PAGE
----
new on solar energy

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  • voyagervoyager Solar Expert Posts: 35
    Re: new on solar energy
    BB. wrote: »
    OK--GT inverter--Then that is fine.

    The wire size from the array to the GT inverter is capable of supporting 50 amps (according to your code)?

    Also--You should have a dedicated branch circuit from your main AC panel to the GT inverter. The dedicated circuit should be:

    2,500 Watts * 1/110 VAC * 1.25 NEC derating = 28.4 ~30 amp minimum 110 VAC branch circuit

    Or based on your 900 Watt array:

    900 Watts * 1/100 VAC minimum * 1.25 Wiring derating * 1.25 Solar derating = 14 amp ~15 amp minimum branch circuit rating with 900 Watt solar array

    If you do not plan on adding more panels to the 900 Watt array, then a 15 amp circuit is "enough"... If you plan on installing more panels--Then you may want to install a 30 amp branch circuit (check the inverter's rating/installation manual--I am taking some guesses here).

    -Bill

    Bill, I installed the 12 AWG 4 wire cable (Red/Black/White/Green-Ground) for the GT inverter installation. The output of the GT inverter is connected directly to a 30 Amp branch circuit from the main panel.

    I am not sure if the 12 AWG 4 wire cable, supports 50 Amps. Do you know if it is OK?

    I know that the main panel, supports 120 VAC and 220VAC but I am not sure if it supports the 900 Watts or 2500Watts of the inverter.Tomorrow, will accompany me during installation, an electrician specialist. I will ask him if the main panel of my house support 900Watts / 2500 Watts and 30 Amps of the inverter.

    The inverter manual say:

    AC Output Power: 2500 Watts
    AC Output Voltage Range: 110V ~ 120V
    AC Output Frequency range: 60 hz for 110V
    Total Harmonic Distortion (THD): <5%
    Power Factor: 0.99
    DC Input voltage range: Marked 28V ~ 48V
    Output Current Waveform: Pure Sine-Wave
    MPPT Function: Yes
    Over Current Waveform: Yes
    Over Temperature Protection: Yes
    Reverse Polarity Protection: Yes
    Island Protection: Yes
    Stackable: Yes
    Maximum temperature range: -10°C ~ 65°C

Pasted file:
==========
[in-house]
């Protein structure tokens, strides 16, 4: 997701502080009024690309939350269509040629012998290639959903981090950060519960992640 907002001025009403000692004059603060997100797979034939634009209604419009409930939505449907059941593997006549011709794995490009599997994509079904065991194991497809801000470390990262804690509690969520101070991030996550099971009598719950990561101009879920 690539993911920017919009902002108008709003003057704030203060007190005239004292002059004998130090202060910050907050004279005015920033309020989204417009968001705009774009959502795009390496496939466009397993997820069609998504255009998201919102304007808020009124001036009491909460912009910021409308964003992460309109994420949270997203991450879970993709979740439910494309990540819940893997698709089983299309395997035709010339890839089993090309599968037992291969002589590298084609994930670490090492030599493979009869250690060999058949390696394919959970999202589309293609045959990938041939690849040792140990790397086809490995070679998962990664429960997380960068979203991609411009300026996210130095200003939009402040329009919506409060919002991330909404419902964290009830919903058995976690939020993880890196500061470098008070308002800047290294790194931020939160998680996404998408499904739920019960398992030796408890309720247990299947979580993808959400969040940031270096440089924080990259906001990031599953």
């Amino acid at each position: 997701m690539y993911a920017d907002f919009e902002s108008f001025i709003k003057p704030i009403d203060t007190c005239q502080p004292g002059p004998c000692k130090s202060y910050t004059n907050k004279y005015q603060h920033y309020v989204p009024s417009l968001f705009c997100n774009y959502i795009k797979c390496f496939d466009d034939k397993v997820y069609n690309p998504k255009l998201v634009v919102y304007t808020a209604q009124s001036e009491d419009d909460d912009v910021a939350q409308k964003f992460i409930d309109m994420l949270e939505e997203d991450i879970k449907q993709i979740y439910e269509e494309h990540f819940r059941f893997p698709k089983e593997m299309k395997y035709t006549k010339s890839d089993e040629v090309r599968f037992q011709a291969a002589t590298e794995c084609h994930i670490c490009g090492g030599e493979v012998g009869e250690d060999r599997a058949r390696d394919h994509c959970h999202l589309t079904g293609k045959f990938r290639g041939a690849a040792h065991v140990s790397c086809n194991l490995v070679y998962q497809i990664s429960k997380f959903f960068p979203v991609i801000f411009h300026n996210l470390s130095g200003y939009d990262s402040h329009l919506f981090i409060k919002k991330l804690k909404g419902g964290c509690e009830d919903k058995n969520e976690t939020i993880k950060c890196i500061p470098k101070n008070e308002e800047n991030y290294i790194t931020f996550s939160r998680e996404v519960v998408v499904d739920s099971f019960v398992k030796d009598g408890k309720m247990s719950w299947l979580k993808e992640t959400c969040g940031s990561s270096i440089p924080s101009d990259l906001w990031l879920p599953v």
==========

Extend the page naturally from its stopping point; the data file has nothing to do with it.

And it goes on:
Normal temperature range: 0°C ~ 40°C
    Storage temperature range: -15°C ~ 75°C

    And this is the led situation of the inverter:

    Attachment not found.

    - Juan
  • ILFEILFE Solar Expert Posts: 364 ✭✭
    Re: new on solar energy

    I thought using home made panels for grid tied applications would not meet code, due to the fact that they were not manufactured panels?
    Or, am I wrong here?

    Let me clarify this by saying that I am speaking of legalities and electric code within the United States.
    Paul
  • voyagervoyager Solar Expert Posts: 35
    Re: new on solar energy
    ILFE wrote: »
    I thought using home made panels for grid tied applications would not meet code, due to the fact that they were not manufactured panels?
    Or, am I wrong here?

    Let me clarify this by saying that I am speaking of legalities and electric code within the United States.

    Hi Paul I am living in Monterrey (Mexico)

    I spoke with the power company and is legal to install grid tied solar. They dont have problem using home made panels.

    I have the old mechanical meter that turn "forward" when buying electricity and that run "backwards" when feeding excess power to the grid. That is my case. The power company offered me to change the meter to the correct one free, in case that my utility meter can not run "backward"

    - Juan
  • mike95490mike95490 Solar Expert Posts: 8,292 ✭✭✭✭✭
    Re: new on solar energy
    Anti-Island protection